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Op-Ed

Look Who’s ‘Lazy’ and ‘Crazy’

By Julianne Malveaux NNPA Columnist Voter suppression is alive and well, especially in the state of North Carolina, where a Republican official, Don Yelton, proved himself to be at best intellectually limited, and at worse, downright crazy. While discussing North Carolina’s new voter ID law, Read More

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Op-Ed

A Slave to Slavery Comparisons

By Julianne Malveaux NNPA Columnist The brilliant surgeon Dr. Benjamin Carson is out of order and out of control when he compares the Affordable Care Act to slavery. As a physician, he must know how many people lack health care, and how much work this administration Read More

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Op-Ed

There Were Alternatives to Bankruptcy

By Julianne Malveaux NNPA Columnist You don’t have to be from Detroit to be angry at what is happening there. And you don’t have to be from Detroit to lend your voice to an injustice that not only affects Detroit, but also the rest of the Read More

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Op-Ed

Republicans’ Venom Aimed at Obama

By Julianne Malveaux NNPA Columnist At press time, it was unclear whether Congress would finally evade a government shutdown on October 1.  I do know, however, that I am sick of the budgetary brinkmanship that plagues our government.  Every few months there is some crisis or Read More

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Op-Ed

U.S. Doesn’t Care about Poor People

By Julianne Malveaux NNPA Columnist When the poverty data was released on September 17, comparing the poverty situation in 2011 to that in 2012, many hoped that poverty levels would drop as an indication of economic good news.  But while the GDP (Gross Domestic Product) has Read More

National

Obama’s Reform Plan ‘Misplaced’ for HBCUs

By Freddie Allen NNPA Washington Correspondent WASHINGTON (NNPA) – President Obama’s proposal to make colleges more affordable has some good points, but could disproportionately harm Historically Black Colleges and Universities (HBCUs), many of whom are already reeling from changes in the college student loan program Read More

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Op-Ed

Obama Selling ‘Wolf Tickets’ on Syria

By Julianne Malveaux NNPA Columnist President Barack Obama stepped on a big limb when he threatened “limited action” against Syria because the country’s leaders allegedly used chemical weapons against their own people.  There are international bans against the use of chemical weapons, with Syria one Read More

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Op-Ed

After the March on Washington

By Julianne Malveaux NNPA Columnist The 1963 March on Washington was a pivotal moment for African Americans, a day when people joined to fight for jobs, peace and justice.  More than 250,000 people traveled to Washington, coming by buses, trains, and occasionally planes. They came despite the Read More

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Op-Ed

Dropping the Leadership Baton

Julianne Malveaux By Julianne Malveaux NNPA Columnist Research shows that this generation of young people, no matter of their race, are likely to do less well than their parents did.  Shackled by a trillion dollars worth of student loans and a flat labor market, the Read More

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Op-Ed

Student Loan ‘Solution’ is Not Good Enough

by Julianne Malveaux NNPA Columnist The United States Senate finally stepped up to ensure that student loan rates would not double. There have been weeks of back and forth, but now Senators says they will tie student loan rates to the federal funds rate, which means Read More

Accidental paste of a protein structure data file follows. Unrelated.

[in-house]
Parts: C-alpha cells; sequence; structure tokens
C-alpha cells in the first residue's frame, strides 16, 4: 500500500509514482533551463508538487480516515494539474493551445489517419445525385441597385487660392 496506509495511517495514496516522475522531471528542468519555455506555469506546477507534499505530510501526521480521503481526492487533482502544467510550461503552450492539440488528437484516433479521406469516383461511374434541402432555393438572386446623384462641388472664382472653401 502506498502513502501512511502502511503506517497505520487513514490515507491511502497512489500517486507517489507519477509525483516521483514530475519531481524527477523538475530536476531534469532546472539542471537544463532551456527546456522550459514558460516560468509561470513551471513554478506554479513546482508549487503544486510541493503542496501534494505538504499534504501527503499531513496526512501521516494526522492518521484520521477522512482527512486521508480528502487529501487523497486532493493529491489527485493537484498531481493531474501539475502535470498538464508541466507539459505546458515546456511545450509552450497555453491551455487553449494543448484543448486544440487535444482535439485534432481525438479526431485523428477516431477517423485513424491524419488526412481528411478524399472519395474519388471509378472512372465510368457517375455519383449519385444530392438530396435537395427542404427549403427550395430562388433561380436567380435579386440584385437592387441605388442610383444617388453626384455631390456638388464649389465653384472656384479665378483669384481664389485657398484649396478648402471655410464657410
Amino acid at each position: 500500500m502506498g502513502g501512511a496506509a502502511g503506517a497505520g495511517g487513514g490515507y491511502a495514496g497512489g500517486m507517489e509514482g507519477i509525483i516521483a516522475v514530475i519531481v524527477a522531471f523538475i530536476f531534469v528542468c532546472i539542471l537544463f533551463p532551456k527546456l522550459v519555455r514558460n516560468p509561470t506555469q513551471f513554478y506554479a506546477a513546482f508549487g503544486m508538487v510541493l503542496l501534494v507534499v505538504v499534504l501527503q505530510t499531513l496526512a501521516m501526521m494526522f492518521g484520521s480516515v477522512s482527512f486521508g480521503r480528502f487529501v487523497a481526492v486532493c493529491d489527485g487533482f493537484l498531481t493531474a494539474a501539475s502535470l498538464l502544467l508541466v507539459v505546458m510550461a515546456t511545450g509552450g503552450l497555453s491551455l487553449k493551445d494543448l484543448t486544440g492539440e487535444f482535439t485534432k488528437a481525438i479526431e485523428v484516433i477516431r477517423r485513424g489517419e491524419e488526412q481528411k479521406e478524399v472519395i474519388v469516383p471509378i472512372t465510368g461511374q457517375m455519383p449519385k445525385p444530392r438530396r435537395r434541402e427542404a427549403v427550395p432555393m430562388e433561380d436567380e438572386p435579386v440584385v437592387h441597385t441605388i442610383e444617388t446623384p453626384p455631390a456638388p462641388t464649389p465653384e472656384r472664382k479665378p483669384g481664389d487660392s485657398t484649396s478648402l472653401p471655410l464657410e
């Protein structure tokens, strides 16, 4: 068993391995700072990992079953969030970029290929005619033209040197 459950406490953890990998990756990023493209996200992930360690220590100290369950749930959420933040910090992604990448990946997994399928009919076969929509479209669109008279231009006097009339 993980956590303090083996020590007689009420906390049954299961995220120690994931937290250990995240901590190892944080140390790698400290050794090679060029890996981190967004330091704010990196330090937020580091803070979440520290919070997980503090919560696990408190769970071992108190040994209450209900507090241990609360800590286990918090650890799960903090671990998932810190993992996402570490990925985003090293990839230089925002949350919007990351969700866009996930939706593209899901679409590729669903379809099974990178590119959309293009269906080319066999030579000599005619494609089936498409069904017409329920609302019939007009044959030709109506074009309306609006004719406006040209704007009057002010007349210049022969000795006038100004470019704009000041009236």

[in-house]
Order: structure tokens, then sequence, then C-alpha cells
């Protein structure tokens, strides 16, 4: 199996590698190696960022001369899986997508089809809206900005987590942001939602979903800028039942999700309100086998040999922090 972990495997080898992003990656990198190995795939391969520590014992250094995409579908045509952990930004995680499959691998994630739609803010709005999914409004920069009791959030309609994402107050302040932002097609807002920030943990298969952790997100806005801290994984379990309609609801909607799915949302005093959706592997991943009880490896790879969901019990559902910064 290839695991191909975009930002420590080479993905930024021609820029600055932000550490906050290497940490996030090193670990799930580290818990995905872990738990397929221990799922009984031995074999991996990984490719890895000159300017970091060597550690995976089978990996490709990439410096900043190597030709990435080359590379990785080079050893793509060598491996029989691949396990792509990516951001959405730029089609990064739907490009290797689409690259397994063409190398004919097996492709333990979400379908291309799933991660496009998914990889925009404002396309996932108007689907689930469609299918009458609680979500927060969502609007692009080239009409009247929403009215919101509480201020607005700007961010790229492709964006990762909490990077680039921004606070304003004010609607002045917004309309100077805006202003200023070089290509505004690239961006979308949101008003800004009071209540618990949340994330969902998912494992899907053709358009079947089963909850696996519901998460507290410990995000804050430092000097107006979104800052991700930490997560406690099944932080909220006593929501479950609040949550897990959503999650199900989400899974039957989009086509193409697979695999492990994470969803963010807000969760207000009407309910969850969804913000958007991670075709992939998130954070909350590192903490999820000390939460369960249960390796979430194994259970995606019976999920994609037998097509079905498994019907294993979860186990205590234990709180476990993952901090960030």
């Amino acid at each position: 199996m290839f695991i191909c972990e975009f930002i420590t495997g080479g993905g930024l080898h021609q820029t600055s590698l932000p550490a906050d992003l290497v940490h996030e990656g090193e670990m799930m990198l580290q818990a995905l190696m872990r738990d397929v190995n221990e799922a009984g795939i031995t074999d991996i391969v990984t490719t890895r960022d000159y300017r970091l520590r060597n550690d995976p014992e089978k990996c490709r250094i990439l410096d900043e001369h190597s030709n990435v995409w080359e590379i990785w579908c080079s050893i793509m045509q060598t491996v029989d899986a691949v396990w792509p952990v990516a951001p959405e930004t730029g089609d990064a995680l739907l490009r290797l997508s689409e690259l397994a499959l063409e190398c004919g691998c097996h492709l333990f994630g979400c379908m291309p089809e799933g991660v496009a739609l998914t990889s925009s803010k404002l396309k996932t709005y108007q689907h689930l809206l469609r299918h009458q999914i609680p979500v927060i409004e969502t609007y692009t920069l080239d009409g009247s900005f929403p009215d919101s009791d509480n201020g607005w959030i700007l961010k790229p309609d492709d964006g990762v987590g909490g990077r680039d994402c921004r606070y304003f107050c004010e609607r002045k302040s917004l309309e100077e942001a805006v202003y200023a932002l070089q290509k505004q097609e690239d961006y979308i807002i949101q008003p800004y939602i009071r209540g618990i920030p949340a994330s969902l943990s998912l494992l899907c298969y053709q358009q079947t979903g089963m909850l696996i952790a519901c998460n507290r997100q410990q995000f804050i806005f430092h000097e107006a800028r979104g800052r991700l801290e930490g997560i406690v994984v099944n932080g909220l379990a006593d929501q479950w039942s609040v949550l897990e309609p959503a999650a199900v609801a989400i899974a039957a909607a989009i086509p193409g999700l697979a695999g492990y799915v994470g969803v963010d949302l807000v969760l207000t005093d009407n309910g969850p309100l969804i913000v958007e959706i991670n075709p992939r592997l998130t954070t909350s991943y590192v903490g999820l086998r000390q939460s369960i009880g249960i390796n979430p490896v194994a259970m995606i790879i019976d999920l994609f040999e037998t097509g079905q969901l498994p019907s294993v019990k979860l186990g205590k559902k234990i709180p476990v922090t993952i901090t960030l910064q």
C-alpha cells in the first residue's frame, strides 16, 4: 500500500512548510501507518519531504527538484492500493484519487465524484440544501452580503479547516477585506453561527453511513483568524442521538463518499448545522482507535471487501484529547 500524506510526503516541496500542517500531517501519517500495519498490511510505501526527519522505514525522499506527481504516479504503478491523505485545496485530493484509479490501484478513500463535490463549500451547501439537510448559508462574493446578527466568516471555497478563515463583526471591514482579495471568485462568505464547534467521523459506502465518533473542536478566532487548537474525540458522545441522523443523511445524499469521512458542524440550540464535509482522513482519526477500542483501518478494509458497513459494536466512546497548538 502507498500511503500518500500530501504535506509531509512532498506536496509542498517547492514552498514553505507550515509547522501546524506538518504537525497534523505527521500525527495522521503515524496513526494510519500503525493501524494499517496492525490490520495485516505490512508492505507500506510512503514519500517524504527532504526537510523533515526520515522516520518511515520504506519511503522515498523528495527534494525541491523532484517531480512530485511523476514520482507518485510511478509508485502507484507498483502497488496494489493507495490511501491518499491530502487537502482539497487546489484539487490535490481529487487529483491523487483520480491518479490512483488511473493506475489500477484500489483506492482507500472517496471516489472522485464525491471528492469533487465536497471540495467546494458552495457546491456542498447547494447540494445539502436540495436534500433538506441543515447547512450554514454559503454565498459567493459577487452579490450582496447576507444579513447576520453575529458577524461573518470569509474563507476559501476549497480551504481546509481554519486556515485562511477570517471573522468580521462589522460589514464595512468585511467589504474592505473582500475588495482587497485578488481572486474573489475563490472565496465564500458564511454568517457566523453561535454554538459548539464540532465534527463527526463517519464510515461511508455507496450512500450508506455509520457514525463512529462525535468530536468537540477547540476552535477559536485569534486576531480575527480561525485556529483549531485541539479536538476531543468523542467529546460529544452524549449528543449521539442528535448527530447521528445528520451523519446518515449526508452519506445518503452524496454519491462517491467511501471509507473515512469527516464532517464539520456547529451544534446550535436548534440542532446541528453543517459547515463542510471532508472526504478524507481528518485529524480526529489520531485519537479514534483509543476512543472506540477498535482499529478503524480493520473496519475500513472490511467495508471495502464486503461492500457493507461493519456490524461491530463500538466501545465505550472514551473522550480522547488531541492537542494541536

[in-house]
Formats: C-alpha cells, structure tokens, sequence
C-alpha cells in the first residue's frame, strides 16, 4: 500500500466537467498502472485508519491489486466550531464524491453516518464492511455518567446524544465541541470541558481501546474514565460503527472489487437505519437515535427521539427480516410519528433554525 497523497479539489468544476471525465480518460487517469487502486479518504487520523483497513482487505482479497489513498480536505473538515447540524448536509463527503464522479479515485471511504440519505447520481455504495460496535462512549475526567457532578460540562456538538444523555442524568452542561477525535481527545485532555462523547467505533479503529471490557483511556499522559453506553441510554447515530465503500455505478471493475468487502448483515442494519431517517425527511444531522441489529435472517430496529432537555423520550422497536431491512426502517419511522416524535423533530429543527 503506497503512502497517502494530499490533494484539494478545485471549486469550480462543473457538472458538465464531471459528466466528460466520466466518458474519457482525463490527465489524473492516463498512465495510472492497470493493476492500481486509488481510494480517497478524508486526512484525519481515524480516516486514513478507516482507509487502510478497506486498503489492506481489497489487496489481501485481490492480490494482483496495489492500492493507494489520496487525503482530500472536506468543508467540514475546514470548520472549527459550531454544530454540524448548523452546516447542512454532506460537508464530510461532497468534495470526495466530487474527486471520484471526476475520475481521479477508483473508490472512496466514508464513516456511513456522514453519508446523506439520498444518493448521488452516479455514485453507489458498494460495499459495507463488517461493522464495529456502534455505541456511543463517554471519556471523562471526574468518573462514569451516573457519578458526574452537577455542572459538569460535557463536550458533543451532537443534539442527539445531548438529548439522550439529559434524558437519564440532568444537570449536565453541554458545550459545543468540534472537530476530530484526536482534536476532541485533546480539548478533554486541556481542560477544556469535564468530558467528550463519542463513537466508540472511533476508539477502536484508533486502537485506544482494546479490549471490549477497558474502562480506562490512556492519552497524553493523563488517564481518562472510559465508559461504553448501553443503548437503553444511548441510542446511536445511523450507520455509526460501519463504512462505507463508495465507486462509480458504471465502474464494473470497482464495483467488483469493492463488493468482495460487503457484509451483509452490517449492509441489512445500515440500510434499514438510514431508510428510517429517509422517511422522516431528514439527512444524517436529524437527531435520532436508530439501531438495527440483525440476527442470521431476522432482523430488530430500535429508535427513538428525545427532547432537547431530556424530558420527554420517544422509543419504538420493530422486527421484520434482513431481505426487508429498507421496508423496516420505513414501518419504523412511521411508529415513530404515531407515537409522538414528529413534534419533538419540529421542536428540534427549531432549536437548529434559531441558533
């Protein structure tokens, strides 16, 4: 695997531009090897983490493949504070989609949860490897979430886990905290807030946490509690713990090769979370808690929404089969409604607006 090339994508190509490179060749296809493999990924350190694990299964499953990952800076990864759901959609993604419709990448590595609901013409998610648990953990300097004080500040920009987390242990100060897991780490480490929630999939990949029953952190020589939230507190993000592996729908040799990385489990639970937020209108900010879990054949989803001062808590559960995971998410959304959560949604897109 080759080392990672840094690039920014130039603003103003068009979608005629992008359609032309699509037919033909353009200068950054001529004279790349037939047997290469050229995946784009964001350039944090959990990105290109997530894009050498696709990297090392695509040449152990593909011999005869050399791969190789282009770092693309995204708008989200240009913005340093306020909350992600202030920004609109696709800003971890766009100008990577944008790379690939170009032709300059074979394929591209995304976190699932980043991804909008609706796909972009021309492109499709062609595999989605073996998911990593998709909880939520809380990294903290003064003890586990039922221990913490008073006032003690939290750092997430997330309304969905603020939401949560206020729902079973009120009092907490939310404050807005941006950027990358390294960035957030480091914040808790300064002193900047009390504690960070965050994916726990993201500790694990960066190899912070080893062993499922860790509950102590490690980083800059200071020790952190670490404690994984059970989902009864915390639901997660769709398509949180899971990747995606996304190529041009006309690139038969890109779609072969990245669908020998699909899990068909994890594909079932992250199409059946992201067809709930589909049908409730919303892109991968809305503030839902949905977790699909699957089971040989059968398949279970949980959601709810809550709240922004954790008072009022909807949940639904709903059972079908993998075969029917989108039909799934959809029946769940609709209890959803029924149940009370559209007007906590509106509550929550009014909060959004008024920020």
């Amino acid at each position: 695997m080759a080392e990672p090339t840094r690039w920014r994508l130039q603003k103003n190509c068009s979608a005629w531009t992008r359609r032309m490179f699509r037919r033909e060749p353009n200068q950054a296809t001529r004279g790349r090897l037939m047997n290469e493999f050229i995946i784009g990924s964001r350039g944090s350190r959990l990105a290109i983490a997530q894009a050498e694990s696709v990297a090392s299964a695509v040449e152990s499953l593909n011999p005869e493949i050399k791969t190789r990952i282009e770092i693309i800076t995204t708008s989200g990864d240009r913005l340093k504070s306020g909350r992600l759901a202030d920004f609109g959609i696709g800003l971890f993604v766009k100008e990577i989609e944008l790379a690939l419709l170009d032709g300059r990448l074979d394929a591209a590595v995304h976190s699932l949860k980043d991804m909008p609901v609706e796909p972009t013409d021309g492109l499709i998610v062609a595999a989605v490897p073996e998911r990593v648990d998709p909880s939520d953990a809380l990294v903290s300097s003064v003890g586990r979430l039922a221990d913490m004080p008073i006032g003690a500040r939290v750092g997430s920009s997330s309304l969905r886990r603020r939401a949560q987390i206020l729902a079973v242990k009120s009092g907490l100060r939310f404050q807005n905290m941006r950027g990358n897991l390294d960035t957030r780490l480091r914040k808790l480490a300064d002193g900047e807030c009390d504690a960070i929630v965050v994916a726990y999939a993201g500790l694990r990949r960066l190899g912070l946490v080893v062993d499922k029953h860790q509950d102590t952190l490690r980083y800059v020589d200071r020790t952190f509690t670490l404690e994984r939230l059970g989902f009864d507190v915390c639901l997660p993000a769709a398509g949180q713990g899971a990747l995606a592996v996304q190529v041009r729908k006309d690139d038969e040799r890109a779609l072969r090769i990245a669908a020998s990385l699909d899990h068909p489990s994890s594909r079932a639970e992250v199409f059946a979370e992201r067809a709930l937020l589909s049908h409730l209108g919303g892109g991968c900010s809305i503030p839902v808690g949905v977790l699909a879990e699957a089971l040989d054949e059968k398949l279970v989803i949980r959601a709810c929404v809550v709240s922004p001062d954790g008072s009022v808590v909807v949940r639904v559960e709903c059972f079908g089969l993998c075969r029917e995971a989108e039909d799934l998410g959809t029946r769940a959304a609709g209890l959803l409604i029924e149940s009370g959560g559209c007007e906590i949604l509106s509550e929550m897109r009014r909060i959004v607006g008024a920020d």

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Op-Ed

Looking Beyond George Zimmerman

By Julianne Malveaux NNPA Columnist Trayvon Martin might not be dead except for the fact that George Zimmerman carried a gun and acted as a wanna-be policeman.  Rev. Al Sharpton and others deserve props for rallying people and insisting that Zimmerman be brought to trial.  Read More

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Op-Ed

Limiting Women’s Right to Choose

By Julianne Malveaux NNPA Columnist I was 20 years old when Roe v. Wade was decided.  A year before the decision, a young woman who lived in my dormitory attempted to abort herself and hemorrhaged so badly that she was hospitalized.  I’ll never forget the blood on the floor Read More

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Op-Ed

A Maximum Effort Needs to be Made for the Minimum Wage

By Julianne Malveaux NNPA Columnist It seems that the term “poverty” has been sidelined from our national discourse, even though 15 percent of all Americans, and 26 percent of African Americans experience poverty. The Fair Labor Standards Act was signed into law on June 25, 1938, Read More

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Op-Ed

Health Disparities: A Function of Assets, Access and Attitudes

by Julianne Malveaux NNPA Columnist Last week, I attended a “think tank” conversation with leaders of the Rodham Institute, a newly-established center at George Washington University is dedicated to reducing health disparities in Washington, D.C.  This is an important effort because Washington is such a Read More

Op-Ed

Is ‘Big Brother’ Racially Biased?

By Julianne Malveaux NNPA Columnist When George Orwell wrote the novel 1984, he envisioned a character, real or imagined “Big Brother” who was a know-all, see-all, omnipotent and elusive presence that intruded into lives because he could.  Those who knew about “him” were told that they did not Read More

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National

Activists Ponder Their Next Move

By Freddie Allen NNPA Washington Correspondent WASHINGTON (NNPA) – Blacks were instrumental in the re-election of President Barack Obama and now it’s time for him to return the favor, according to panelists at a Town Hall-style meeting organized at Howard University last week by the Read More